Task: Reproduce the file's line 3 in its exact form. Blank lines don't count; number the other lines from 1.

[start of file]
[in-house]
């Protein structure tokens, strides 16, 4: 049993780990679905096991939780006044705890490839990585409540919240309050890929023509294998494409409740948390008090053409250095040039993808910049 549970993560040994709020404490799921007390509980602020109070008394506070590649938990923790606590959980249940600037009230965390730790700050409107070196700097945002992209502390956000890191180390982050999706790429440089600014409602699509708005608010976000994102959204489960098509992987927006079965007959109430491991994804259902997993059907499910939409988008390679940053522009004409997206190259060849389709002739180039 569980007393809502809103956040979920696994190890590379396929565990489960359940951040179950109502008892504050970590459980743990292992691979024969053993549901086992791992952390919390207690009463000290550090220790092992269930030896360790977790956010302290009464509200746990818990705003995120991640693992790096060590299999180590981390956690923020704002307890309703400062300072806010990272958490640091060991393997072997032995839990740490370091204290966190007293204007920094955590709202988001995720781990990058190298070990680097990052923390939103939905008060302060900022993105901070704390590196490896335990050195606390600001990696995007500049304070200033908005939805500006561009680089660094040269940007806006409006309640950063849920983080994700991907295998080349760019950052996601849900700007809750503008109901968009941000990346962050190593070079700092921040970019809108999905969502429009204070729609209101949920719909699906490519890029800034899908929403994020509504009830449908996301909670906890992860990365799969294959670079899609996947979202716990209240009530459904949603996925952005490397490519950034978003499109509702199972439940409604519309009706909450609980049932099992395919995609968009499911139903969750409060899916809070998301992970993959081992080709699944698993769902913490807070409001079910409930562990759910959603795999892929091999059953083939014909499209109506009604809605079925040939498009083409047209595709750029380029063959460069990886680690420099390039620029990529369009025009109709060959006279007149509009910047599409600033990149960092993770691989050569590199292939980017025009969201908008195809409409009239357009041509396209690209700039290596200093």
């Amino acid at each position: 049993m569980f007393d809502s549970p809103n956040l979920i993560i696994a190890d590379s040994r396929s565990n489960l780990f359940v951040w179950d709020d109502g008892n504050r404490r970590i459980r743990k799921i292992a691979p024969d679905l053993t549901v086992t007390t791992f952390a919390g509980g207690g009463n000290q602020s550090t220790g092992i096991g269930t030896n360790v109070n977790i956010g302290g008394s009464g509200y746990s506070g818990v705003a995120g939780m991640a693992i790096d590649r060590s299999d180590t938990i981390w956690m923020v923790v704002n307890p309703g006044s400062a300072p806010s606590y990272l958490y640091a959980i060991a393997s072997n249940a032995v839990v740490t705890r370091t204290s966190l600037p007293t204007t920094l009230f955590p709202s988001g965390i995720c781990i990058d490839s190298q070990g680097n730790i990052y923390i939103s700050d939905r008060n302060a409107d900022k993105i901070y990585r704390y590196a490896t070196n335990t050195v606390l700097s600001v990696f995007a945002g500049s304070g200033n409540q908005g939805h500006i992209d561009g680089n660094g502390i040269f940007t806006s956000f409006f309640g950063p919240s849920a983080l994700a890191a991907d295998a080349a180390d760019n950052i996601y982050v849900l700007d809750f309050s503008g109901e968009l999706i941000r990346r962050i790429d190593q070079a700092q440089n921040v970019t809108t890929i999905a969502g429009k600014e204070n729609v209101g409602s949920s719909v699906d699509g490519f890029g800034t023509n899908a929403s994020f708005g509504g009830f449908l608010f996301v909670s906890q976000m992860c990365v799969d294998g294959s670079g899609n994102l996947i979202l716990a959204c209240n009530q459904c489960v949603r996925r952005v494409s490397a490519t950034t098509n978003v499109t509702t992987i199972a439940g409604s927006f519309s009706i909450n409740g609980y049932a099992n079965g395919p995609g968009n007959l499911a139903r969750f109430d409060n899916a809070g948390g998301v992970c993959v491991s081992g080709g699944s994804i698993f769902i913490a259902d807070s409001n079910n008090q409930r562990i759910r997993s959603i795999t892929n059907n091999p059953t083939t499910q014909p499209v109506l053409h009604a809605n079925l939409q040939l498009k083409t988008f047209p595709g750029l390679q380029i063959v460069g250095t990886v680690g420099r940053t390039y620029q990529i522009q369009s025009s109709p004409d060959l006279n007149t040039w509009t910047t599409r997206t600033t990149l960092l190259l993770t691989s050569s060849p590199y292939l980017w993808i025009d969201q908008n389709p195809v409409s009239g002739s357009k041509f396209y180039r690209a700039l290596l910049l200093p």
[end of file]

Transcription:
């Amino acid at each position: 049993m569980f007393d809502s549970p809103n956040l979920i993560i696994a190890d590379s040994r396929s565990n489960l780990f359940v951040w179950d709020d109502g008892n504050r404490r970590i459980r743990k799921i292992a691979p024969d679905l053993t549901v086992t007390t791992f952390a919390g509980g207690g009463n000290q602020s550090t220790g092992i096991g269930t030896n360790v109070n977790i956010g302290g008394s009464g509200y746990s506070g818990v705003a995120g939780m991640a693992i790096d590649r060590s299999d180590t938990i981390w956690m923020v923790v704002n307890p309703g006044s400062a300072p806010s606590y990272l958490y640091a959980i060991a393997s072997n249940a032995v839990v740490t705890r370091t204290s966190l600037p007293t204007t920094l009230f955590p709202s988001g965390i995720c781990i990058d490839s190298q070990g680097n730790i990052y923390i939103s700050d939905r008060n302060a409107d900022k993105i901070y990585r704390y590196a490896t070196n335990t050195v606390l700097s600001v990696f995007a945002g500049s304070g200033n409540q908005g939805h500006i992209d561009g680089n660094g502390i040269f940007t806006s956000f409006f309640g950063p919240s849920a983080l994700a890191a991907d295998a080349a180390d760019n950052i996601y982050v849900l700007d809750f309050s503008g109901e968009l999706i941000r990346r962050i790429d190593q070079a700092q440089n921040v970019t809108t890929i999905a969502g429009k600014e204070n729609v209101g409602s949920s719909v699906d699509g490519f890029g800034t023509n899908a929403s994020f708005g509504g009830f449908l608010f996301v909670s906890q976000m992860c990365v799969d294998g294959s670079g899609n994102l996947i979202l716990a959204c209240n009530q459904c489960v949603r996925r952005v494409s490397a490519t950034t098509n978003v499109t509702t992987i199972a439940g409604s927006f519309s009706i909450n409740g609980y049932a099992n079965g395919p995609g968009n007959l499911a139903r969750f109430d409060n899916a809070g948390g998301v992970c993959v491991s081992g080709g699944s994804i698993f769902i913490a259902d807070s409001n079910n008090q409930r562990i759910r997993s959603i795999t892929n059907n091999p059953t083939t499910q014909p499209v109506l053409h009604a809605n079925l939409q040939l498009k083409t988008f047209p595709g750029l390679q380029i063959v460069g250095t990886v680690g420099r940053t390039y620029q990529i522009q369009s025009s109709p004409d060959l006279n007149t040039w509009t910047t599409r997206t600033t990149l960092l190259l993770t691989s050569s060849p590199y292939l980017w993808i025009d969201q908008n389709p195809v409409s009239g002739s357009k041509f396209y180039r690209a700039l290596l910049l200093p």